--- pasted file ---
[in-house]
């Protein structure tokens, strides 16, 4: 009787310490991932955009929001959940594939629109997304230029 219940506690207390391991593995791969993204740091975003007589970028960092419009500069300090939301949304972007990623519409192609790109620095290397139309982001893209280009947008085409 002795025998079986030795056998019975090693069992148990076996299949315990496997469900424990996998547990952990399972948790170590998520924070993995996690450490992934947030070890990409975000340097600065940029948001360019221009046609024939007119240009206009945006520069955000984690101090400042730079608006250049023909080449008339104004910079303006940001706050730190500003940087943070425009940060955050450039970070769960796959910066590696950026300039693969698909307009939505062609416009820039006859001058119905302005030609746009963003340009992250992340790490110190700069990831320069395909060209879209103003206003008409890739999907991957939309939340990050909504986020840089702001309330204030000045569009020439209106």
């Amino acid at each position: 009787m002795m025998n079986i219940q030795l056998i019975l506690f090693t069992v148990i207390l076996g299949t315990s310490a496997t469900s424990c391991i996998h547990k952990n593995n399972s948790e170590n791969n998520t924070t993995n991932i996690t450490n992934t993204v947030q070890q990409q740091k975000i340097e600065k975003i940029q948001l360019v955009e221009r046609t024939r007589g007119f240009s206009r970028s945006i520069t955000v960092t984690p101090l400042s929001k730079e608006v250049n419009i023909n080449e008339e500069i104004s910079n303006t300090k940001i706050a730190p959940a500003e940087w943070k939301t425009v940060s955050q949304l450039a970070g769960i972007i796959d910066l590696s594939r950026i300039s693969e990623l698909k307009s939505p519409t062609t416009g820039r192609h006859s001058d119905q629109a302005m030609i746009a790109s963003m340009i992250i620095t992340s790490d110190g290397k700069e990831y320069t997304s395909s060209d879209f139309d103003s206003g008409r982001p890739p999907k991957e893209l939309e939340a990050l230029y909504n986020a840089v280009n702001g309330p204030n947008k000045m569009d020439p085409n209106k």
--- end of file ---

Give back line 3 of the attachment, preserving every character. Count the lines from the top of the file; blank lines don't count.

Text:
């Amino acid at each position: 009787m002795m025998n079986i219940q030795l056998i019975l506690f090693t069992v148990i207390l076996g299949t315990s310490a496997t469900s424990c391991i996998h547990k952990n593995n399972s948790e170590n791969n998520t924070t993995n991932i996690t450490n992934t993204v947030q070890q990409q740091k975000i340097e600065k975003i940029q948001l360019v955009e221009r046609t024939r007589g007119f240009s206009r970028s945006i520069t955000v960092t984690p101090l400042s929001k730079e608006v250049n419009i023909n080449e008339e500069i104004s910079n303006t300090k940001i706050a730190p959940a500003e940087w943070k939301t425009v940060s955050q949304l450039a970070g769960i972007i796959d910066l590696s594939r950026i300039s693969e990623l698909k307009s939505p519409t062609t416009g820039r192609h006859s001058d119905q629109a302005m030609i746009a790109s963003m340009i992250i620095t992340s790490d110190g290397k700069e990831y320069t997304s395909s060209d879209f139309d103003s206003g008409r982001p890739p999907k991957e893209l939309e939340a990050l230029y909504n986020a840089v280009n702001g309330p204030n947008k000045m569009d020439p085409n209106k």